Dr. Anthony Viselli, P.E.
Dr. Anthony 
Viselli, P.E.

Chief Engineer

Matthew Tomasko,M. Sc., M.B.A
Matthew Tomasko,
M. Sc., M.B.A

Business Manager

Hannah Berten, M.Sc.
Berten, M.Sc.

Project Engineer

Matthew Fowler, M.Sc.
Fowler, M.Sc.

W2 Basin Test Manager

Collaborating Faculty

Dr. Kimberly Huguenard

Assistant Professor of Civil and Environmental Engineering

Dr. Andrew Goupee
Dr. Andrew

Donald A. Grant Associate Professor of Mechanical Engineering

Dr. Richard Kimball
Dr. Richard

Professor of Mechanical Engineering, Presidential Professor in Ocean Engineering and Energy

Dr. Lauren Ross
Dr. Lauren

Assistant Professor of Civil and Environmental Engineering

Dr. Amrit Shankar Verma
Dr. Amrit Shankar Verma

Assistant Professor of Mechanical Engineering

Matthew Tomasko,M. Sc., M.B.A
Matthew Tomasko,
M. Sc., M.B.A

Business Manager

Contact Offshore Engineering & Energy

  • General Information

    Thank you for contacting the Offshore Engineering & Energy Team at the Advanced Structures & Composites Center. We look forward to working with you!

Research Overview

The Ocean Engineering & Energy team is researching and developing innovative solutions to address climate change. Research is conducted in a state-of-the-art facility that includes the Alfond W2 (wind wave) Ocean Engineering Lab. The W2 is equipped with a high-performance rotatable wind machine over a multi-directional wave basin. The facility accurately simulates tow tests, variable water depths, and scaled wind and wave conditions that represent some of the worst storms possible anywhere on earth.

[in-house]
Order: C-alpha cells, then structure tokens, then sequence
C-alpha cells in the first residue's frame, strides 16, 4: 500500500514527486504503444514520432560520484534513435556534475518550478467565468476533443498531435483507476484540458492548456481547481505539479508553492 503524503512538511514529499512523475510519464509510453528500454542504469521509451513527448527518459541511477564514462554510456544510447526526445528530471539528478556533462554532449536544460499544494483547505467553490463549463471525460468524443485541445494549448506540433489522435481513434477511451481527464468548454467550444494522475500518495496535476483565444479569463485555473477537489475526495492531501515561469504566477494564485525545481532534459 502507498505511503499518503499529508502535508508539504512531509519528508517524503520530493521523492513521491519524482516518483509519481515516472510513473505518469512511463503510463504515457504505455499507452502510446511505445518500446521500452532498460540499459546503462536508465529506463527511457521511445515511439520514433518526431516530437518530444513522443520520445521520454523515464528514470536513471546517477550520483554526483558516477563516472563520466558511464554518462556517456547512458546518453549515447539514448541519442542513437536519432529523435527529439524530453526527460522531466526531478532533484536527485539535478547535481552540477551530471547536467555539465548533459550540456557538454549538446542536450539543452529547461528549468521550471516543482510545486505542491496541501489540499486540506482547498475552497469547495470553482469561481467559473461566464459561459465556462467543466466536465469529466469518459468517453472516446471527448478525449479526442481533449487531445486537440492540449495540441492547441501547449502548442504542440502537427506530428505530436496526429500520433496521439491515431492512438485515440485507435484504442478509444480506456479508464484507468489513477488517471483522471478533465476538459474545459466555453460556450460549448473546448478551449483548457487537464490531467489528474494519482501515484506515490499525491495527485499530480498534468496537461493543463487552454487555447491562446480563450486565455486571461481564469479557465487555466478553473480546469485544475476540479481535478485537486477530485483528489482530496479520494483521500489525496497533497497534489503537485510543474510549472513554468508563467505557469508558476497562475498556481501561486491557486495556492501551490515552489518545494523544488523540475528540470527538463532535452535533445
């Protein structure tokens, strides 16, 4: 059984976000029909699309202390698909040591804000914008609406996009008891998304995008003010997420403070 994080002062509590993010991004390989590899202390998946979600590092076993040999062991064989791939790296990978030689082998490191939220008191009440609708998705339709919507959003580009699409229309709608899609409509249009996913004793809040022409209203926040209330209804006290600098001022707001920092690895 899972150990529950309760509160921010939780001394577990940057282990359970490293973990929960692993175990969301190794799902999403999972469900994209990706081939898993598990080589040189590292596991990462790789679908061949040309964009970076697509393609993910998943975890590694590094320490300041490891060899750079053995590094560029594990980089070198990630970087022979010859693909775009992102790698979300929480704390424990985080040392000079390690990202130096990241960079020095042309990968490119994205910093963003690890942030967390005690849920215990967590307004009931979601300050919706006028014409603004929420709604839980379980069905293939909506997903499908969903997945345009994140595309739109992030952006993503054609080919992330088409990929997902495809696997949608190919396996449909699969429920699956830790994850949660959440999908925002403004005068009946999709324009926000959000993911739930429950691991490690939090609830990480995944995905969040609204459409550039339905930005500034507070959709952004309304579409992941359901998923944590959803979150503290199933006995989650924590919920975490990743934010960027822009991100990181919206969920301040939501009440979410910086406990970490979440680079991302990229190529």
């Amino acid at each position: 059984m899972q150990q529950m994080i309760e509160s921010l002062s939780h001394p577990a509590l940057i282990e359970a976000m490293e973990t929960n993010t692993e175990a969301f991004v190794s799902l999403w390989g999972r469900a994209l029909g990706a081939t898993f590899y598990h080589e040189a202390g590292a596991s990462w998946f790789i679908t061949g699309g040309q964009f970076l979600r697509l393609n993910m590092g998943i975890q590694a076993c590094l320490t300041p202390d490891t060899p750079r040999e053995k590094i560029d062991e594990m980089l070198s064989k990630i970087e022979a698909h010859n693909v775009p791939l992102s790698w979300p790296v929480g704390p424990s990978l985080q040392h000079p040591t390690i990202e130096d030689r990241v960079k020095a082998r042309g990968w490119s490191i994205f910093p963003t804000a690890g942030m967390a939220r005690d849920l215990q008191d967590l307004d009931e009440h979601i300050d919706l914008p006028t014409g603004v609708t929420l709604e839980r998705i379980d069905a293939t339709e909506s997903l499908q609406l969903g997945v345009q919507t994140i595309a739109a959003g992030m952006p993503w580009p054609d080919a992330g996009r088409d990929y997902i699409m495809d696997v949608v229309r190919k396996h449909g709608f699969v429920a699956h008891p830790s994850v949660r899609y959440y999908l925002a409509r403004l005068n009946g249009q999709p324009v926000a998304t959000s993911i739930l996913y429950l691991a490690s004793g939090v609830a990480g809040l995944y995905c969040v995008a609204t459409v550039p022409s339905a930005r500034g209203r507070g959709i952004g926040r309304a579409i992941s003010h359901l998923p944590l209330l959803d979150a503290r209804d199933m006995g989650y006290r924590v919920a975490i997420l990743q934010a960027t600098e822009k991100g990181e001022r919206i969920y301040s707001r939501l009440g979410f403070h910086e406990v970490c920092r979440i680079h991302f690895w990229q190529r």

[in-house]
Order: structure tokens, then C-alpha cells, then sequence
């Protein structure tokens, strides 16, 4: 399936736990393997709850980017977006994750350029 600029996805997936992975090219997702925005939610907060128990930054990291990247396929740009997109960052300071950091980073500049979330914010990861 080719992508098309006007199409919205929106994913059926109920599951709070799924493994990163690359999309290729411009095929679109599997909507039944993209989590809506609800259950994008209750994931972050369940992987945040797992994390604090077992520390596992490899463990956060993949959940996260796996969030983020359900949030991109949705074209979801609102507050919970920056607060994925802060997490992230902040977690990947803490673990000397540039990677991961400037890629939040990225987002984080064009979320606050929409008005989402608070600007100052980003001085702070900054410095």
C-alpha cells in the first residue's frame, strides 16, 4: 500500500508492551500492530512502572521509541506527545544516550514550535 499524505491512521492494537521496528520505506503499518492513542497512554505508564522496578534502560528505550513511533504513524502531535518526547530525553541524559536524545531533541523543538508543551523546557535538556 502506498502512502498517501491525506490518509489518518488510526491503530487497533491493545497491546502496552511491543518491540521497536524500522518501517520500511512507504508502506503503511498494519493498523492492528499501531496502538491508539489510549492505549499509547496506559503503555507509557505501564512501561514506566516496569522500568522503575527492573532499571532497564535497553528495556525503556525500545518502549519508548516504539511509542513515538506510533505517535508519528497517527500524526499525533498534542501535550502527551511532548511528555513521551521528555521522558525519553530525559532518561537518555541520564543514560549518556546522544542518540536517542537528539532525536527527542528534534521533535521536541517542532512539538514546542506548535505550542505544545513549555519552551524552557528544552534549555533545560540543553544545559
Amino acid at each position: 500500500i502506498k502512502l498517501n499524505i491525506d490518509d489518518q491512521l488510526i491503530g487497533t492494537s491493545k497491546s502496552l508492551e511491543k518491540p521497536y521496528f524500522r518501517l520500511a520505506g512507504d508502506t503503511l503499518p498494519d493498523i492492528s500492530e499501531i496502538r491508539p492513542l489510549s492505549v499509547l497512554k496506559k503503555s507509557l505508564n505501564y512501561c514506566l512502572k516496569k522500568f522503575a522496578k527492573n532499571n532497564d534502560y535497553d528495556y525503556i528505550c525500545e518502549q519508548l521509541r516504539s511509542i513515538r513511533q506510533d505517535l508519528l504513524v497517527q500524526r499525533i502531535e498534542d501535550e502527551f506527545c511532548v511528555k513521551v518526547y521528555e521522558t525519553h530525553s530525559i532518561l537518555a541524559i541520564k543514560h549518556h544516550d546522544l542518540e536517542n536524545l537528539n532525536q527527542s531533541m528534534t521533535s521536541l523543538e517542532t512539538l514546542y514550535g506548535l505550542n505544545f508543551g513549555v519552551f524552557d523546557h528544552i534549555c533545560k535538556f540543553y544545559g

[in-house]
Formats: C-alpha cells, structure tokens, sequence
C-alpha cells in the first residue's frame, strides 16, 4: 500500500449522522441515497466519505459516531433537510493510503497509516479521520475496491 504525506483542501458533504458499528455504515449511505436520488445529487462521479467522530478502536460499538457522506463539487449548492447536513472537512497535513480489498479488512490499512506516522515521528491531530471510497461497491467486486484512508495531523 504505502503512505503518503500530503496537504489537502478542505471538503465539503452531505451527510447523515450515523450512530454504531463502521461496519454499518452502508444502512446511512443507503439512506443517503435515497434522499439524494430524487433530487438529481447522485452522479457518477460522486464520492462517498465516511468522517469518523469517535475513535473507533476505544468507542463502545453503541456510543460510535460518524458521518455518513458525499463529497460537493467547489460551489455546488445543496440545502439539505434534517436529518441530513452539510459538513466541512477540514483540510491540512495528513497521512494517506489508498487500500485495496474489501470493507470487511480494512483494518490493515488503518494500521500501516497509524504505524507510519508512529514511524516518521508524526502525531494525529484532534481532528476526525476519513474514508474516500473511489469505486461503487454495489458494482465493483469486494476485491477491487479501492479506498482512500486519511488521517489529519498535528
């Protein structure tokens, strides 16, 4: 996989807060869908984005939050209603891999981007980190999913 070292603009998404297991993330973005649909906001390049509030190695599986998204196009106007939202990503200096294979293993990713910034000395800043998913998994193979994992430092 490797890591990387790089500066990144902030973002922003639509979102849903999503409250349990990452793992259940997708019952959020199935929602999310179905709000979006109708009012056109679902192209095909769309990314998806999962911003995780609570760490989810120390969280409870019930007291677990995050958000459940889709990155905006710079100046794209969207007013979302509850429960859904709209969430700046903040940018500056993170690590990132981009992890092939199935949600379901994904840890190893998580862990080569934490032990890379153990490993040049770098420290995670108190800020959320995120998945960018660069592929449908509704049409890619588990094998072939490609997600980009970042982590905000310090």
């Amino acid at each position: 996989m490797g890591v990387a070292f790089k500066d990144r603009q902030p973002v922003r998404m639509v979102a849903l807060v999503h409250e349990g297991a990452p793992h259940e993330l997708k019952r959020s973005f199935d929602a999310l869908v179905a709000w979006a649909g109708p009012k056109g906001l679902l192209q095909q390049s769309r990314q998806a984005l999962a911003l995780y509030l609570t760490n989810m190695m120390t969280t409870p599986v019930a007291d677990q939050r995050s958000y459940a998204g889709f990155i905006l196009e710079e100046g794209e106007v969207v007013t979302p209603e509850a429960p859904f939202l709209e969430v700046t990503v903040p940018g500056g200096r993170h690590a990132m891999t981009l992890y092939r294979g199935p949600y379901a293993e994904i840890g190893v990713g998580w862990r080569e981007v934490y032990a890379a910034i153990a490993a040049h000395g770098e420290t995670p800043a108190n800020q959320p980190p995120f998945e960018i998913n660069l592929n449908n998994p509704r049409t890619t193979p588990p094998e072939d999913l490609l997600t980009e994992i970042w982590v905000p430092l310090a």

The Ocean Engineering & Energy team collaborates with businesses and other research institutions in developing products for the marine economy while offering hands-on training for students. These products include ocean energy devices such as floating offshore wind turbines, marine hydrokinetic devices (wave energy converters, tidal energy, etc); aquaculture technology; improved boat and ship hulls; waterfront infrastructure such as bridges, piers, docks, and port facilities; as well as systems to protect coastal cities from effects of erosion and extreme storms.

Offshore Wind Research

In the News

Portland Press Herald: Contractors, developer promote offshore wind jobs deal for Maine

MaineBiz: Floating offshore wind is a new industry by Maine, for Maine

Top U.S. Department of Energy Official Tours the University of Maine Advanced Structures and Composites Center